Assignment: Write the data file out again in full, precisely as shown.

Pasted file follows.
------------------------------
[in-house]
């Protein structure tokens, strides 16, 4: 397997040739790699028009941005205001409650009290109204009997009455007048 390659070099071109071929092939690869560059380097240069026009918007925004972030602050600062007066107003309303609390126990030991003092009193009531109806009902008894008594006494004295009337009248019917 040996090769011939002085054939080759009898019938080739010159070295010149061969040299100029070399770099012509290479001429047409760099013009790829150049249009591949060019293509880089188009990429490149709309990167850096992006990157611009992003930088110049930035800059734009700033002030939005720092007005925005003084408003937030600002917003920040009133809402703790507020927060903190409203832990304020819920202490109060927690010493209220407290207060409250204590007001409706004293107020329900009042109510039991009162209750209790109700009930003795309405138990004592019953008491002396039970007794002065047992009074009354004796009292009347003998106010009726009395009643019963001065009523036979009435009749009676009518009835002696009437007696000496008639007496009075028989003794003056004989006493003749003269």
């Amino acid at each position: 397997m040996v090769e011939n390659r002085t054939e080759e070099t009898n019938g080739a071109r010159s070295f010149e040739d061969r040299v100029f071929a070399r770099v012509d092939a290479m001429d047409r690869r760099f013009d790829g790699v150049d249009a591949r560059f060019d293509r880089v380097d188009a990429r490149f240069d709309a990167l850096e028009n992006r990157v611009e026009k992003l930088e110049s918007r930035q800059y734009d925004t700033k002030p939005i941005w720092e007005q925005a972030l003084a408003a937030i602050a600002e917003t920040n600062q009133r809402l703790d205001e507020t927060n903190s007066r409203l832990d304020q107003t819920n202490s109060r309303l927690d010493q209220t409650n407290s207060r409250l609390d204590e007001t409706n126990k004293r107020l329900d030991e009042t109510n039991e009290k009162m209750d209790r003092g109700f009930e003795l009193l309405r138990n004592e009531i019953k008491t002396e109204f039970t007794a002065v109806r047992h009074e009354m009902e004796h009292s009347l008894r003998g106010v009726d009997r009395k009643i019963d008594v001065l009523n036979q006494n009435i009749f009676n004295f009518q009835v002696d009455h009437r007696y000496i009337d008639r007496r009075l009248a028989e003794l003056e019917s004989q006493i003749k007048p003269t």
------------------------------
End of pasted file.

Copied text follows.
[in-house]
């Protein structure tokens, strides 16, 4: 397997040739790699028009941005205001409650009290109204009997009455007048 390659070099071109071929092939690869560059380097240069026009918007925004972030602050600062007066107003309303609390126990030991003092009193009531109806009902008894008594006494004295009337009248019917 040996090769011939002085054939080759009898019938080739010159070295010149061969040299100029070399770099012509290479001429047409760099013009790829150049249009591949060019293509880089188009990429490149709309990167850096992006990157611009992003930088110049930035800059734009700033002030939005720092007005925005003084408003937030600002917003920040009133809402703790507020927060903190409203832990304020819920202490109060927690010493209220407290207060409250204590007001409706004293107020329900009042109510039991009162209750209790109700009930003795309405138990004592019953008491002396039970007794002065047992009074009354004796009292009347003998106010009726009395009643019963001065009523036979009435009749009676009518009835002696009437007696000496008639007496009075028989003794003056004989006493003749003269």
């Amino acid at each position: 397997m040996v090769e011939n390659r002085t054939e080759e070099t009898n019938g080739a071109r010159s070295f010149e040739d061969r040299v100029f071929a070399r770099v012509d092939a290479m001429d047409r690869r760099f013009d790829g790699v150049d249009a591949r560059f060019d293509r880089v380097d188009a990429r490149f240069d709309a990167l850096e028009n992006r990157v611009e026009k992003l930088e110049s918007r930035q800059y734009d925004t700033k002030p939005i941005w720092e007005q925005a972030l003084a408003a937030i602050a600002e917003t920040n600062q009133r809402l703790d205001e507020t927060n903190s007066r409203l832990d304020q107003t819920n202490s109060r309303l927690d010493q209220t409650n407290s207060r409250l609390d204590e007001t409706n126990k004293r107020l329900d030991e009042t109510n039991e009290k009162m209750d209790r003092g109700f009930e003795l009193l309405r138990n004592e009531i019953k008491t002396e109204f039970t007794a002065v109806r047992h009074e009354m009902e004796h009292s009347l008894r003998g106010v009726d009997r009395k009643i019963d008594v001065l009523n036979q006494n009435i009749f009676n004295f009518q009835v002696d009455h009437r007696y000496i009337d008639r007496r009075l009248a028989e003794l003056e019917s004989q006493i003749k007048p003269t």